Meet Jersey Joe Walcott, Camden’s very own! For those who may not be familiar with his story, here’s a brief version.
Born on January 31, 1914, outside of Camden, NJ as Arnold Raymond Cream, he grew up in the historically black Matchtown neighborhood, which straddles the border of Pennsauken and Delaware Townships (present day Cherry Hill), just outside of the Borough of Merchantville. While some sources state that he was born in Merchantville, given its predominantly white population then and now, it’s possible he was born elsewhere. Walcott lost his father at the age of 14 and began working at the Campbell Soup factory in Camden. In 1930, he turned to professional boxing as a lightweight.
Although some records show Walcott’s record as 50-17-1, others suggest he compiled a record of 53-18-1 with 33 knockouts. Nonetheless, it’s plausible that he fought many more times than the records show. After struggling for years, Walcott had nearly given up on his boxing career when a colorful Camden figure named Felix Bocchicchio took an interest in him. With Bocchicchio’s help, Walcott landed better fights and eventually got a shot at the world title. It took four attempts, but at the age of 37, he finally won the belt, which he held for a brief time before being knocked out by Rocky Marciano. Walcott retired after a rematch with Marciano in 1953.
After leaving the ring, Walcott remained involved in boxing as a referee and dabbled in professional wrestling in the early 1960s. He also made an acting appearance in the 1956 film The Harder They Fall, starring Humphrey Bogart. Walcott later ventured into politics and was elected Sheriff of Camden County in 1971, serving a three-year term. He also served as chairman of the New Jersey State Athletic Commission.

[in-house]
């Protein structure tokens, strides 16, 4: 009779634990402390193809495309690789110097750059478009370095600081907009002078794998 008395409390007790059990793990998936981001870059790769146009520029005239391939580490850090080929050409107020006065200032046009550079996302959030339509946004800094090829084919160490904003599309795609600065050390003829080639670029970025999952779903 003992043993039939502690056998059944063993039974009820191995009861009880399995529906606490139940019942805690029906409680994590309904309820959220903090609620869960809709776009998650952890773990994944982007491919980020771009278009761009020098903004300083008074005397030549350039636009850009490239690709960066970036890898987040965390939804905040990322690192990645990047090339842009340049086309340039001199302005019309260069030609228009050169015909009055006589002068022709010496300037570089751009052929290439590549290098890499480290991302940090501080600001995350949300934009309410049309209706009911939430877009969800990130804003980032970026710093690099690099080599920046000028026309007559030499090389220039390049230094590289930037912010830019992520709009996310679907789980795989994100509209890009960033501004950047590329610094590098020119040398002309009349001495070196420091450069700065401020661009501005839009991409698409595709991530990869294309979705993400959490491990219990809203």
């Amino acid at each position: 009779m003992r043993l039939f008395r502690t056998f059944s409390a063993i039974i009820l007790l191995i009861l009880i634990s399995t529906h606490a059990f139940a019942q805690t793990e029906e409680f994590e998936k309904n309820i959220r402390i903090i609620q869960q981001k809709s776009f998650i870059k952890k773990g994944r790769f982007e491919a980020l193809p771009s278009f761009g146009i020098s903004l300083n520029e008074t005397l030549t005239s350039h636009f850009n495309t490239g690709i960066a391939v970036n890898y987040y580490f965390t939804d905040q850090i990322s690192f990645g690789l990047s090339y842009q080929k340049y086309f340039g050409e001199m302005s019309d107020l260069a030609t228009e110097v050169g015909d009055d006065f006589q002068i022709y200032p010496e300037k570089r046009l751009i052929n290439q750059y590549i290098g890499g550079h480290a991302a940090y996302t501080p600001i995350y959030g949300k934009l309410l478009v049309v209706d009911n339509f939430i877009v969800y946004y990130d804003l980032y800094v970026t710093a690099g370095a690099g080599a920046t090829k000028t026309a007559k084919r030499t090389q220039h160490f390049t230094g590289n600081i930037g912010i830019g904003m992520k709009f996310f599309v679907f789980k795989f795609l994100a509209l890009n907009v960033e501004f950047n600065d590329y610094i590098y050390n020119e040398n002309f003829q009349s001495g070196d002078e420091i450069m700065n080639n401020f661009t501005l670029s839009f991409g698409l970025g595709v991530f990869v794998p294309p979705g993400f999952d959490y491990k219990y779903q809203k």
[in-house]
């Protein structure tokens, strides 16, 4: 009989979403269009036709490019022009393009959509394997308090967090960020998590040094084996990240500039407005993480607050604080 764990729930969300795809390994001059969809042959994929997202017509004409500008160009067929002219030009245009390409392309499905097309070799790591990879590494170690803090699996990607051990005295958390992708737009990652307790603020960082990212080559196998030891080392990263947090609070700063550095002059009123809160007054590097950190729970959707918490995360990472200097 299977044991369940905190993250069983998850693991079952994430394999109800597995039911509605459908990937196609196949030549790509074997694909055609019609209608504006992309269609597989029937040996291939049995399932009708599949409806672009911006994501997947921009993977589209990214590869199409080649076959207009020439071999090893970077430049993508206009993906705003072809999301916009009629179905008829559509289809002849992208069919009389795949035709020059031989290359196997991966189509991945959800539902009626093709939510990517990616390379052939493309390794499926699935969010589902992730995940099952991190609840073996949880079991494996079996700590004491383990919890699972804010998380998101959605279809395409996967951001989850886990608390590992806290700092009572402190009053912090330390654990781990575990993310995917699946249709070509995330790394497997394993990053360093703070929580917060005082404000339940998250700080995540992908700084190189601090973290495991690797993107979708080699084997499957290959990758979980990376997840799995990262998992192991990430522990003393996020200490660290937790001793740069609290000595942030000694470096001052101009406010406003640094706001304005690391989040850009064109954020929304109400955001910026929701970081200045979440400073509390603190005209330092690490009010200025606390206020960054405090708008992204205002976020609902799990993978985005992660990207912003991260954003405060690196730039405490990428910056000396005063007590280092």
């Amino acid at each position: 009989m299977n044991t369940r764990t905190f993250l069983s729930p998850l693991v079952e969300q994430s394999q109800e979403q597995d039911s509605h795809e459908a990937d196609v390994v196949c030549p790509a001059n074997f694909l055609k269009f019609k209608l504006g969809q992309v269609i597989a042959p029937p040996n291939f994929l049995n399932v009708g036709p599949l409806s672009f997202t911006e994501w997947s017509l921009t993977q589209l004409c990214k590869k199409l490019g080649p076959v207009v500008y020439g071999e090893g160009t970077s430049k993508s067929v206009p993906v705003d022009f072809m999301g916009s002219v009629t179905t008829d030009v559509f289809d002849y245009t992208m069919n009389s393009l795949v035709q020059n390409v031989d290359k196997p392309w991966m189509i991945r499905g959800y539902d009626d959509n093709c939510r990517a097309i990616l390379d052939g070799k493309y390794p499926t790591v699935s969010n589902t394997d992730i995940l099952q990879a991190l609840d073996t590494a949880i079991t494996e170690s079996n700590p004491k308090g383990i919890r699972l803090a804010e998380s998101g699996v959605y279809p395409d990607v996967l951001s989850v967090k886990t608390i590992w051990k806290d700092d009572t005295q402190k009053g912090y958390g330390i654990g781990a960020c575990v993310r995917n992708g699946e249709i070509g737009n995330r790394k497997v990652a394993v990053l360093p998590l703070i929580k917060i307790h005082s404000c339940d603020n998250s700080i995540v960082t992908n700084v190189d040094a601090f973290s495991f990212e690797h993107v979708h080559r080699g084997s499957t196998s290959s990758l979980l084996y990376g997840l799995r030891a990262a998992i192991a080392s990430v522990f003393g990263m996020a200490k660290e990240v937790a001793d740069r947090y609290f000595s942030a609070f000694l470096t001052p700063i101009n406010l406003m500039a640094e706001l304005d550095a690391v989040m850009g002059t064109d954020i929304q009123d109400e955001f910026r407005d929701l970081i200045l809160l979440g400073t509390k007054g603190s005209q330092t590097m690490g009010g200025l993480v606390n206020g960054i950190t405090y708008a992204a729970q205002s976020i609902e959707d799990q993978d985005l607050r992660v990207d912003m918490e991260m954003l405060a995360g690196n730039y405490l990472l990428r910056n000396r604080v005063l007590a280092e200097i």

Jersey Joe Walcott died on February 25, 1994, in Camden, NJ, as a result of diabetes.
Arnold Raymond Cream on January 31, 1914, outside of Camden NJ, later known as boxer Jersey Joe Walcott.
Also known as “Man ‘o War,” Felix Bocchicchio left a lasting imprint on boxing history as the manager of Jersey Joe Walcott while also drawing significant attention from law enforcement.
I grew up at 422 Mickle Street and left in March 1953 to join the Air Force. At that time there was very little crime in the neighborhood. Jersey Joe Walcott lived at 331 Mickle Street, when he became World Heavy Weight Champion.
The history of a Mt Ephraim hotel reveals a story that could have been script for Hollywood movie staring James Cagney or Edward G Robinson.
JOEY ALLEN was the name that Angelo Anthony Levecchia boxed under from 1928 through 1943. He was born in Camden, New Jersey on November 12, 1912 to Anthony Levecchia and his wife, the former Anna Maria Onorati. His father worked for as a laborer for many years at Camden Forge. Angelo Levecchia was one of…
CAMDEN – City Council members voted Tuesday to rename one block of Mount Ephraim Avenue to Subaru Drive.